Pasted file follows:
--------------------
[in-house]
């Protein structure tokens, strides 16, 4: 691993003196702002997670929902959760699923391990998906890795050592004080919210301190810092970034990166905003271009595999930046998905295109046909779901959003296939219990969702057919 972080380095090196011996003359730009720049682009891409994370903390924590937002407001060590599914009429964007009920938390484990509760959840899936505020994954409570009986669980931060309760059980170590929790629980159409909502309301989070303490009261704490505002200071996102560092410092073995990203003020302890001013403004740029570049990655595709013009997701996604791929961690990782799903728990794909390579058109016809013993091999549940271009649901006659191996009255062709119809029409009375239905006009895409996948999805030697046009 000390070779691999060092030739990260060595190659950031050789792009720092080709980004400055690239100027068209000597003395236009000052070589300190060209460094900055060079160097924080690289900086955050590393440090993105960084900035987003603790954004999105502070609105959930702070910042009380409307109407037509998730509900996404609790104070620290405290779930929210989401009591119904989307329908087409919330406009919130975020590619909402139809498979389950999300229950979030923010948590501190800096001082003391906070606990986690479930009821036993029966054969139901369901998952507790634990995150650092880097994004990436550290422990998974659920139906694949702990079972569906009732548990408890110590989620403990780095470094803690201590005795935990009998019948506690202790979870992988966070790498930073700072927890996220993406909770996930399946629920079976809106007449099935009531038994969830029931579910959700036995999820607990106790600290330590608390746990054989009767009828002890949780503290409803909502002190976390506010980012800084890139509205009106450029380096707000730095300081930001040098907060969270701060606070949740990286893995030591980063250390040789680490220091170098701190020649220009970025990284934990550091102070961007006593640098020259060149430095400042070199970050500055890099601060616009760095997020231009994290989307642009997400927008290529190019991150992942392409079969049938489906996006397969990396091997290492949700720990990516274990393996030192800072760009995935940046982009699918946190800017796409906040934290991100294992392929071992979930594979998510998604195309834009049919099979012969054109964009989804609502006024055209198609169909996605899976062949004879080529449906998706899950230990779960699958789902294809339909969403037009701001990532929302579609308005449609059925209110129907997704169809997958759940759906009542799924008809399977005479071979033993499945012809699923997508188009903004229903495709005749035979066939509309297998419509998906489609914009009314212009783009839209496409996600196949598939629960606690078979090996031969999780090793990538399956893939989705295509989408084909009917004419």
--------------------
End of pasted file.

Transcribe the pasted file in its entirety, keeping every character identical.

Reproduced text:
[in-house]
């Protein structure tokens, strides 16, 4: 691993003196702002997670929902959760699923391990998906890795050592004080919210301190810092970034990166905003271009595999930046998905295109046909779901959003296939219990969702057919 972080380095090196011996003359730009720049682009891409994370903390924590937002407001060590599914009429964007009920938390484990509760959840899936505020994954409570009986669980931060309760059980170590929790629980159409909502309301989070303490009261704490505002200071996102560092410092073995990203003020302890001013403004740029570049990655595709013009997701996604791929961690990782799903728990794909390579058109016809013993091999549940271009649901006659191996009255062709119809029409009375239905006009895409996948999805030697046009 000390070779691999060092030739990260060595190659950031050789792009720092080709980004400055690239100027068209000597003395236009000052070589300190060209460094900055060079160097924080690289900086955050590393440090993105960084900035987003603790954004999105502070609105959930702070910042009380409307109407037509998730509900996404609790104070620290405290779930929210989401009591119904989307329908087409919330406009919130975020590619909402139809498979389950999300229950979030923010948590501190800096001082003391906070606990986690479930009821036993029966054969139901369901998952507790634990995150650092880097994004990436550290422990998974659920139906694949702990079972569906009732548990408890110590989620403990780095470094803690201590005795935990009998019948506690202790979870992988966070790498930073700072927890996220993406909770996930399946629920079976809106007449099935009531038994969830029931579910959700036995999820607990106790600290330590608390746990054989009767009828002890949780503290409803909502002190976390506010980012800084890139509205009106450029380096707000730095300081930001040098907060969270701060606070949740990286893995030591980063250390040789680490220091170098701190020649220009970025990284934990550091102070961007006593640098020259060149430095400042070199970050500055890099601060616009760095997020231009994290989307642009997400927008290529190019991150992942392409079969049938489906996006397969990396091997290492949700720990990516274990393996030192800072760009995935940046982009699918946190800017796409906040934290991100294992392929071992979930594979998510998604195309834009049919099979012969054109964009989804609502006024055209198609169909996605899976062949004879080529449906998706899950230990779960699958789902294809339909969403037009701001990532929302579609308005449609059925209110129907997704169809997958759940759906009542799924008809399977005479071979033993499945012809699923997508188009903004229903495709005749035979066939509309297998419509998906489609914009009314212009783009839209496409996600196949598939629960606690078979090996031969999780090793990538399956893939989705295509989408084909009917004419």